©2012 Gail Pursell Elliott
* Bullying Column from the Workplace Violence Prevention E-Report December 2012 issue.
A recent study showed that about 35 percent of students who are bullied experience post traumatic stress disorder (PTSD) symptoms. This study echoes the findings of workplace mobbing research done by Dr. Heinz Leymann in the early 1980’s and has been validated many times by targeted individuals with whom I have worked. If we understand that bullying and mobbing attack the spiritual, psychological and emotional health of the individual as well as the physical, we also must consider that the damage done in an organization by this behavior goes beyond those directly involved.
Many of us are familiar with the PTSD terminology which became more widely understood in the post Vietnam era and its current impact on returning soldiers, although the syndrome itself is nothing new and is not restricted to the military. There is plenty of information on the VA website about PTSD, and it is disturbing to realize that bullying and mobbing can have such an impact on an individual. I intended to write this month about how post traumatic stress impacts not only the target but also those not directly involved, when I received an article from a colleague Dr. John Willis of Leadership Ethics Online, which addressed the concept of Moral Injury (MI). The entire article can be viewed online at the following link: http://www.leadershipethicsonline.com/2012/11/27/moral-injury-executive-morality-toxic-organizations/
The VA webpage provides the following definition of MI:
“Events are considered morally injurious if they “transgress deeply held moral beliefs and expectations”. Thus, the key precondition for moral injury is an act of transgression, which shatters moral and ethical expectations that are rooted in religious or spiritual beliefs, or culture-based, organizational, and group-based rules about fairness, the value of life, and so forth. The lasting psychological, biological, spiritual, behavioral, and social impact of perpetrating, failing to prevent, or bearing witness to acts that transgress deeply held moral beliefs and expectations.”
MI is a relatively new classification that partners with PTSD and is being discussed by psychiatric and psychological professionals. As we consider the definition of MI, the connection between MI and an organizational culture in which mobbing and bullying exist becomes apparent. While the target of a bullying/mobbing process can obviously suffer this type of injury, similar symptoms can appear in those who are not directly involved. Feelings of uncertainty and doubt plague coworkers who watch but believe they either cannot intervene or who may feel forced to participate unwillingly. Some may compartmentalize their immediate reactions with justifications such as it being none of their business or that if they don’t go along it will be their turn next or dismissing the situation as being just business, this last reminiscent of Don Corleone in the Godfather. Upon being introduced to the topic of mobbing, many individuals have said that they remembered doing this to someone or participating without realizing it. Some were appalled to learn that their actions had damaged another human being to that extent.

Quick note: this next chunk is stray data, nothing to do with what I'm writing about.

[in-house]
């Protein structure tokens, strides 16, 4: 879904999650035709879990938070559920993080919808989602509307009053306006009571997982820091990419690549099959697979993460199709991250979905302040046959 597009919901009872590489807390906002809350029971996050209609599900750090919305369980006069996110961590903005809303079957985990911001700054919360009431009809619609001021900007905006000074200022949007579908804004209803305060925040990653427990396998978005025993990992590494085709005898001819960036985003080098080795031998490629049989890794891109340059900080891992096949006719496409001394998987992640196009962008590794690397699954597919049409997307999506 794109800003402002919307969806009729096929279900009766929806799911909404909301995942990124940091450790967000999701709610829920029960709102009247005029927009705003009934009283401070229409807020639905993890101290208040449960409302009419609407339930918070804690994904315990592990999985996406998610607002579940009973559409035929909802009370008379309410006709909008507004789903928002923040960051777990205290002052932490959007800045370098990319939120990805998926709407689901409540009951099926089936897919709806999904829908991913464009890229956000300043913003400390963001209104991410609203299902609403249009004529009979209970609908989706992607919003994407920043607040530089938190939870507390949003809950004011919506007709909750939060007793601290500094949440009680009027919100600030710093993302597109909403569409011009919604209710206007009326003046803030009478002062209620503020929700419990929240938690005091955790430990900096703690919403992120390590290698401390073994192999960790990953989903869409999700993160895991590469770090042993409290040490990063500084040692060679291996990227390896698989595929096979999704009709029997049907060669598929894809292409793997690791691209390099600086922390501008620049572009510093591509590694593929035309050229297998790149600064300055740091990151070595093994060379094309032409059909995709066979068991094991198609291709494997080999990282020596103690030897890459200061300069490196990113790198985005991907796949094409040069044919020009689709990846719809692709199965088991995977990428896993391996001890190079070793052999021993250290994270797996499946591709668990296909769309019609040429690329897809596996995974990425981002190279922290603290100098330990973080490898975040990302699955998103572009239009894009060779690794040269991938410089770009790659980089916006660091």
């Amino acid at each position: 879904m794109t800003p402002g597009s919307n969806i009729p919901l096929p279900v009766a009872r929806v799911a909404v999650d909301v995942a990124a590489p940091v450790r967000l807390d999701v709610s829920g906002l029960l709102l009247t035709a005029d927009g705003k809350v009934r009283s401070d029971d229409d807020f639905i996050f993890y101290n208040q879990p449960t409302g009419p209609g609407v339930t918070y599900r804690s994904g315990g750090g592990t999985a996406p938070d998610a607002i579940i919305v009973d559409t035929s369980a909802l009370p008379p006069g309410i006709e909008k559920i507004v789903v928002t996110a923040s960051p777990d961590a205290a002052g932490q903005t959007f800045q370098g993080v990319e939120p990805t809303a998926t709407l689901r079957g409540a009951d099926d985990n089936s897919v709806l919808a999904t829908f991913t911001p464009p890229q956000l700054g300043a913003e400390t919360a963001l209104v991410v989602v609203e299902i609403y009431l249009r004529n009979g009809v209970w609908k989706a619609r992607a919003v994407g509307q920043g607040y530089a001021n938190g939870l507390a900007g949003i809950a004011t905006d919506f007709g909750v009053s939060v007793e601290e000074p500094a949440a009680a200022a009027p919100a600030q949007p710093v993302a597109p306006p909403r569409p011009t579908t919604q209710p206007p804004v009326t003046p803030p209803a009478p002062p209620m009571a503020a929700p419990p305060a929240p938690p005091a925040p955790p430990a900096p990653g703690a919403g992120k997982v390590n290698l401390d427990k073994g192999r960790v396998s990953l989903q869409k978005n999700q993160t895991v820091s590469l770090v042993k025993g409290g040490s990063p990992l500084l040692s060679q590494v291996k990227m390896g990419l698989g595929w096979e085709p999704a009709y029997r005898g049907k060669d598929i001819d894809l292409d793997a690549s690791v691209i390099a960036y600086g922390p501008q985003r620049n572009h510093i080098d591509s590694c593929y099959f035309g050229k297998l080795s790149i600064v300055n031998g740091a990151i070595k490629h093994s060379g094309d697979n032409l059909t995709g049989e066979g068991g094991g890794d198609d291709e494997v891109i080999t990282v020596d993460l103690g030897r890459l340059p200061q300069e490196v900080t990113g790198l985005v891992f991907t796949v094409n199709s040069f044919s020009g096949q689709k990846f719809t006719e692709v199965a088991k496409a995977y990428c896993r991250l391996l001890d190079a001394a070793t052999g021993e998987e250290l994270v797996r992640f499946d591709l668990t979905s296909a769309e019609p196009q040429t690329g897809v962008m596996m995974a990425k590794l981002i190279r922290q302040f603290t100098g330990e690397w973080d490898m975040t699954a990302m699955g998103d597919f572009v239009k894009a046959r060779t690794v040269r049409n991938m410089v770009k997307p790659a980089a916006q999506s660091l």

Disassociation from others as human beings, lack of empathy, and concern about workplace survival all play a role in how people become caught up in the process of mobbing and bullying. These attitudes become the status quo for those who wish to belong, regardless of whether they must engage in moral compromise to do so. They also play a role in the mindset of perpetrators of workplace violence.
Making an honest assessment of your workplace with regard to conflicting values, vacillations between what is stated as the company mission and what really happens on a day to day basis between people is an important first step. Think about the company’s position with regard to the value of the people who are employed. Ask yourself if you walk your talk, where and how is the organization being inconsistent? Think about times in your career when you felt caught between your moral values and what was asked of you professionally. What did you do about it? Did you risk your job in order to do the right thing or something else? How did your learning in that situation influence you in terms of attitude and expectations with regard to the workplace?
Most professionals have had to confront situations that created a personal moral dilemma and the decisions they made have left their mark. Although not the battlefields that impact our veterans, such situations still have the ability to confuse, cause disillusionment or to transform. In cases of workplace mobbing and bullying, in the extreme they can become truly matters of life and death.
* * * * * *
Gail Pursell Elliott, “The Dignity and Respect Lady”, has over 20 years experience in middle and upper management, founded Innovations “Training With A Can-Do Attitude” in 1998, and is author of several books including School Mobbing and Emotional Abuse and co-author of the book Mobbing: Emotional Abuse in the American Workplace. Her weekly Food for Thought is read by people around the world. Gail trains employees for corporations, associations and universities, designs sessions upon request to address specific needs and timely issues, and is a featured speaker at conferences as well as a sought after media expert on workplace and school violence. Gail has been a guest on such programs as MSNBC’s Deborah Norville Tonight, ABC World News NOW television programs and the Workplace Violence Today program on talk radio.
Contact Gail through her website: http://www.innovations-training.com